Among the sectors within the S&P 500, Retail may wind up underperforming worst this quarter. True, there are many retailers still yet to report earnings (though we do have roughly three-quarters of the entire sector’s total market cap within the S&P in the books at this time), but we’ve seen enough from the sector thus far to understand what’s happening in the space.
Whereas in the previous quarter it was simply enough to blame bad “big-box” retail sales on foul winter weather, in Q2 that’s now a full season ago, and still we’re seeing disappointing results from some of the biggest names in the sector. Here’s what Zacks Director of Research Sheraz Mian had to say about this in his most recent Earnings Trends piece:
"Expectations were low to begin with and came down some more as the quarter unfolded. But retailers have been struggling thus far in Q2 to meet even these lowered estimates, with the EPS beat ratios for the sector the lowest in the S&P 500 index at this stage."
What’s more: retailers have been consistently guiding lower for Q3, regardless how well they performed in Q2 (or the company’s June/July quarter, whichever it may be). Macy’s (M - Analyst Report) recently reported earnings that showed the “best-in-class” retailer missing expectations on the bottom line. Wal-Mart (WMT - Analyst Report) beat its consensus earnings estimate. Both lowered guidance for Q3, and their stocks have taken a hit as a result.
With an overall relatively strong Q2 earnings season across most spaces in the S&P 500, what is it that’s sandbagging the retailers right now and for the near future? The reasons are twofold, and I’d make the argument both are being caused, at least in part, by just one company: Amazon (AMZN - Analyst Report).
Retail has existed within a highly promotional environment for quite some time now: from consumers tenderly finding their way back from the economic recession to holiday and back-to-school seasons to “show-rooming” at a retailer with your smartphone, there always appears to be a way to find what you are looking for at a cheaper price. This has, of course, kept prices and thus margins down, with a continued negative trajectory going forward.
Retailers have trained consumers to expect — and wait for — special discounts and other deals on their merchandise. And then being able to comparison-shop as a consumer for even better deals than the promotions offer is helping spiral pressure against costs for retail goods coming up.
Besides which, growth in U.S. household income hasn’t kept pace with many costs of goods, including raw materials used in making all sorts of retail products. This keeps the consumer selective about not only how much he or she is willing to pay for something, but whether or not buying that thing at all is even being considered.
Finally, one can clearly see Amazon.com’s hand in manipulating price points and hiving off market share from the big-box players with promotions of its own. Plus, Amazon Prime’s free shipping and next-day delivery are closing the gap of the satisfying experience one gets at a big-box retail store. And one less trip to the mall is becoming increasingly attractive to many consumers, especially at these completely competitive price points.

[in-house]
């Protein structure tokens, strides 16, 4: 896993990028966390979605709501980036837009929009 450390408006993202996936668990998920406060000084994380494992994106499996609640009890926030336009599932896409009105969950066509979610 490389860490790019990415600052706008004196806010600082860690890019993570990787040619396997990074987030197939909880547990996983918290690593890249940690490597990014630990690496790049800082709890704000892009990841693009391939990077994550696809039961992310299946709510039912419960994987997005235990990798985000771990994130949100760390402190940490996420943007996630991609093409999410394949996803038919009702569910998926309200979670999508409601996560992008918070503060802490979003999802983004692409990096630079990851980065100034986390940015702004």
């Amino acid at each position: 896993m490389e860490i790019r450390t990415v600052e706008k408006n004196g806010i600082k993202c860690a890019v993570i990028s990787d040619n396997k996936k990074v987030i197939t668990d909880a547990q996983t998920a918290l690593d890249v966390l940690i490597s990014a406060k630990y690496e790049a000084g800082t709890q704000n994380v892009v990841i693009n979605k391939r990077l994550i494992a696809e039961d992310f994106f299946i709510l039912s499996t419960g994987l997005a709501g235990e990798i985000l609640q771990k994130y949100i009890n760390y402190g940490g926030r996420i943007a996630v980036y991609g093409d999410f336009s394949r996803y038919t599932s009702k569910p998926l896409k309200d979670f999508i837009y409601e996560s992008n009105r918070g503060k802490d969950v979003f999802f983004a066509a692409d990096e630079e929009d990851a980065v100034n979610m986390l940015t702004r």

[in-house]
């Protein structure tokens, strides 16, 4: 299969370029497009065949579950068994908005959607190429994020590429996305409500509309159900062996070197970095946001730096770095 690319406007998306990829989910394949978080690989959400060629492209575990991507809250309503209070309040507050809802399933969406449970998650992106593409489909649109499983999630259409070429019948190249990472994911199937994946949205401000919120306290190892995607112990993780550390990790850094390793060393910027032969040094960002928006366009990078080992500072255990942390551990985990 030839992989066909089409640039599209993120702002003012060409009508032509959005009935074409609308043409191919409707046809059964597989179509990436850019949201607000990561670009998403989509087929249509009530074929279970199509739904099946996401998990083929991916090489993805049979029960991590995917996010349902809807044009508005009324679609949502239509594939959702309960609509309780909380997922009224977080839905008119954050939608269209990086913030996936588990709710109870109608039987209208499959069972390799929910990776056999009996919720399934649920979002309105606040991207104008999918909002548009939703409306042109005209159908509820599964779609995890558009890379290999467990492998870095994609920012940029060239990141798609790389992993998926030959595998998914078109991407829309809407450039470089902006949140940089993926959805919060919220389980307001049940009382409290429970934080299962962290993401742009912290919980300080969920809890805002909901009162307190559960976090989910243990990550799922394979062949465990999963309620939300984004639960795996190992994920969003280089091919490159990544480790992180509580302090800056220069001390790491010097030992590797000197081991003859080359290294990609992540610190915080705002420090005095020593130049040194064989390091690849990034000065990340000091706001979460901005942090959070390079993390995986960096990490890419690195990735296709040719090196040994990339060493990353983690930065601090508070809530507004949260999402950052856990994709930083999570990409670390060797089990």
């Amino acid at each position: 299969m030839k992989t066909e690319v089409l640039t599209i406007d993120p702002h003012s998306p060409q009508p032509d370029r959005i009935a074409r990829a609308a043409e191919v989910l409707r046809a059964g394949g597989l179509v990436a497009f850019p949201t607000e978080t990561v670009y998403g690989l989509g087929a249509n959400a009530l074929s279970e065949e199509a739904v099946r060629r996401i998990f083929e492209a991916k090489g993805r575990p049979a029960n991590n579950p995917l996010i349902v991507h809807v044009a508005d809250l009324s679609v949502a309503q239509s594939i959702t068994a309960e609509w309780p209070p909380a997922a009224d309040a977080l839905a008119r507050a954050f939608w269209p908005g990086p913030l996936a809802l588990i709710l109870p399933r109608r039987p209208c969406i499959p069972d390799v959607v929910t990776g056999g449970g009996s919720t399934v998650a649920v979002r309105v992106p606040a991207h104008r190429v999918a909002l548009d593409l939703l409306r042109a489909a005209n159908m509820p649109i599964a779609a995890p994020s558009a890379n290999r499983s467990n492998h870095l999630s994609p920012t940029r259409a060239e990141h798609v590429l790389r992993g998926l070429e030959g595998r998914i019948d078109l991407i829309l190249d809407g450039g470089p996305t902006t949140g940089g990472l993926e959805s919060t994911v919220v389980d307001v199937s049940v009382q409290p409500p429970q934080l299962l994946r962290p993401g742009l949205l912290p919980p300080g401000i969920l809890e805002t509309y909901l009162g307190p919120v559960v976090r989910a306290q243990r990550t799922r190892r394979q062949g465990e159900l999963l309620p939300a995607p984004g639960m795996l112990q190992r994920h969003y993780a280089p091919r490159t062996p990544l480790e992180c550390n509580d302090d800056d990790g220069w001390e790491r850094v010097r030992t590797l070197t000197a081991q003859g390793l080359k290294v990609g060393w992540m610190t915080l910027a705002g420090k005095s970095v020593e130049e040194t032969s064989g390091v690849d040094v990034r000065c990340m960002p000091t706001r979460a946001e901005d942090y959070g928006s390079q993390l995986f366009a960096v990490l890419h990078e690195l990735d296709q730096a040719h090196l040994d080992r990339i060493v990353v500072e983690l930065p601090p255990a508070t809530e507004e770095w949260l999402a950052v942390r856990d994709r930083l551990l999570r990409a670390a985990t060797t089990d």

Shift to Online
Amazon’s presence in the general retail market to the extent that it is also draws in the eCommerce aspect of the Retail space. Wal-Mart and Macy’s still sell a small percentage of their merchandise online — though that number is growing, and not just the big-box companies but specialty retailers everywhere — and migrating investment and energy into the eCommerce space can literally be a dislocating experience for a company accustomed to simply finding plenty of suburban square footage and filling their shops with inventory.
Big-box retail in general may have seen its heyday already, in any case. Where it was once the model for successful retail investment, it has been dislodged by online shopping as well as the “neighborhood convenience” model consumers who do still give considerable foot-traffic are starting to prefer. And while big-box players like Best Buy (BBY - Analyst Report) and Target (TGT - Analyst Report) are taking steps toward the emerging realities in the world of retail, there’s always plenty of slack and lack of momentum within even well-conducted plans of action.
Macy’s (Zacks Rank #3 [Hold]) is still up over 7 1/2% year-to-date, but it’s down 4.7% since its quarterly earnings miss and lowered guidance. Wal-Mart (Zacks Rank #3) is down 6.3% since the start of 2014, and Best Buy (Zacks Rank #3) has yet to recover from its precipitous fall back in January of this year. Target’s (Zacks Rank #5 [Strong Sell]) struggles continue, down another 1% today. And Amazon’s (Zacks Rank #4 [Sell]) sell-off in the last week of July has proven tough to bounce back from.
Thus, as the retail sector lags behind the rest of the sectors of the S&P 500 on the quarterly earnings reports schedule, so does it lag the overall index in performance, even with an economy showing signs of growth — even robust growth in several areas. Finding ways to offset the downward pricing spiral while navigating toward the successful modern shopping experience will be two keys for these retailers to finally see some bounce-back in their share prices.